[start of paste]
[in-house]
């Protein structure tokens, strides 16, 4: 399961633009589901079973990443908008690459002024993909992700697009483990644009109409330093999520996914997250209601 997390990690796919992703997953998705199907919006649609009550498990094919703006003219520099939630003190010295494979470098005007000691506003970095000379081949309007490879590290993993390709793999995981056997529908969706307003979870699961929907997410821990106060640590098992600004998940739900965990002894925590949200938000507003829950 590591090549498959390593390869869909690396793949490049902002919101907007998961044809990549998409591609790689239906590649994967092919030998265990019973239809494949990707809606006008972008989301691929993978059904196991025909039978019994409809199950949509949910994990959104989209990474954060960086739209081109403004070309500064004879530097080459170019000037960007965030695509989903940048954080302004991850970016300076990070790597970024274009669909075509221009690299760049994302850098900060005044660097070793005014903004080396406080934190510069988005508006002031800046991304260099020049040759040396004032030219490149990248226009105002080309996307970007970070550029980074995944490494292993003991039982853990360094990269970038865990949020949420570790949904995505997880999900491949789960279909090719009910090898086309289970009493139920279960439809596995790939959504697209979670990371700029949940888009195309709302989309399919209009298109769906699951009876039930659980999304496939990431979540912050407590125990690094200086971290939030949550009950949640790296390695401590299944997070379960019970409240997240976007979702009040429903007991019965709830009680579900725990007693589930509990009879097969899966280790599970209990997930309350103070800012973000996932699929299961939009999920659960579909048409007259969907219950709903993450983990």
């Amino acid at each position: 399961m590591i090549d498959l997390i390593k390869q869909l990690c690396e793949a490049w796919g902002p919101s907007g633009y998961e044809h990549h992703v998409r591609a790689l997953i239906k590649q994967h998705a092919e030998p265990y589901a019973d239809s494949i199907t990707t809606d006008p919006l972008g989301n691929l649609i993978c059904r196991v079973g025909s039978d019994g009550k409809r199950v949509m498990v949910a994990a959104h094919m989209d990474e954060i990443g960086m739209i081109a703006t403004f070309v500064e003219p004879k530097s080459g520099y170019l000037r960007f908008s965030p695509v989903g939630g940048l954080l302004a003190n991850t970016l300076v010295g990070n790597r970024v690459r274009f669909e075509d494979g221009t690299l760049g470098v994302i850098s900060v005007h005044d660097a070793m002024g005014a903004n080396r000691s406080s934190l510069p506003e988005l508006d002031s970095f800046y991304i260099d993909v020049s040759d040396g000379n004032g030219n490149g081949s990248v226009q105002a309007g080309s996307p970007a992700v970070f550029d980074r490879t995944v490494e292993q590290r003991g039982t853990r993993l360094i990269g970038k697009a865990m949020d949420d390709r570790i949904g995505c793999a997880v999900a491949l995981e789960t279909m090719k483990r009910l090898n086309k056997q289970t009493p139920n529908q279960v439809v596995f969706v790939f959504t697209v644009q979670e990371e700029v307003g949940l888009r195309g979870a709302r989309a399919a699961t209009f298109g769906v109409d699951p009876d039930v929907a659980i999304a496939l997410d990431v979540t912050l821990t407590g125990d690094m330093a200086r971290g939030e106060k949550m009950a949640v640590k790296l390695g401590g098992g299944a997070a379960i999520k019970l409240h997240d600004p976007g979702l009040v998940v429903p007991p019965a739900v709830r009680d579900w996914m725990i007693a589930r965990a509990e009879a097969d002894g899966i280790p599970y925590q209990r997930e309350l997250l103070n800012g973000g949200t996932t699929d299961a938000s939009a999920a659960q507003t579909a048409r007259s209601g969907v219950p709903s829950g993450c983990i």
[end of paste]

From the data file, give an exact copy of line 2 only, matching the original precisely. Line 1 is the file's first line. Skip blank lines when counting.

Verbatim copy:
């Protein structure tokens, strides 16, 4: 399961633009589901079973990443908008690459002024993909992700697009483990644009109409330093999520996914997250209601 997390990690796919992703997953998705199907919006649609009550498990094919703006003219520099939630003190010295494979470098005007000691506003970095000379081949309007490879590290993993390709793999995981056997529908969706307003979870699961929907997410821990106060640590098992600004998940739900965990002894925590949200938000507003829950 590591090549498959390593390869869909690396793949490049902002919101907007998961044809990549998409591609790689239906590649994967092919030998265990019973239809494949990707809606006008972008989301691929993978059904196991025909039978019994409809199950949509949910994990959104989209990474954060960086739209081109403004070309500064004879530097080459170019000037960007965030695509989903940048954080302004991850970016300076990070790597970024274009669909075509221009690299760049994302850098900060005044660097070793005014903004080396406080934190510069988005508006002031800046991304260099020049040759040396004032030219490149990248226009105002080309996307970007970070550029980074995944490494292993003991039982853990360094990269970038865990949020949420570790949904995505997880999900491949789960279909090719009910090898086309289970009493139920279960439809596995790939959504697209979670990371700029949940888009195309709302989309399919209009298109769906699951009876039930659980999304496939990431979540912050407590125990690094200086971290939030949550009950949640790296390695401590299944997070379960019970409240997240976007979702009040429903007991019965709830009680579900725990007693589930509990009879097969899966280790599970209990997930309350103070800012973000996932699929299961939009999920659960579909048409007259969907219950709903993450983990």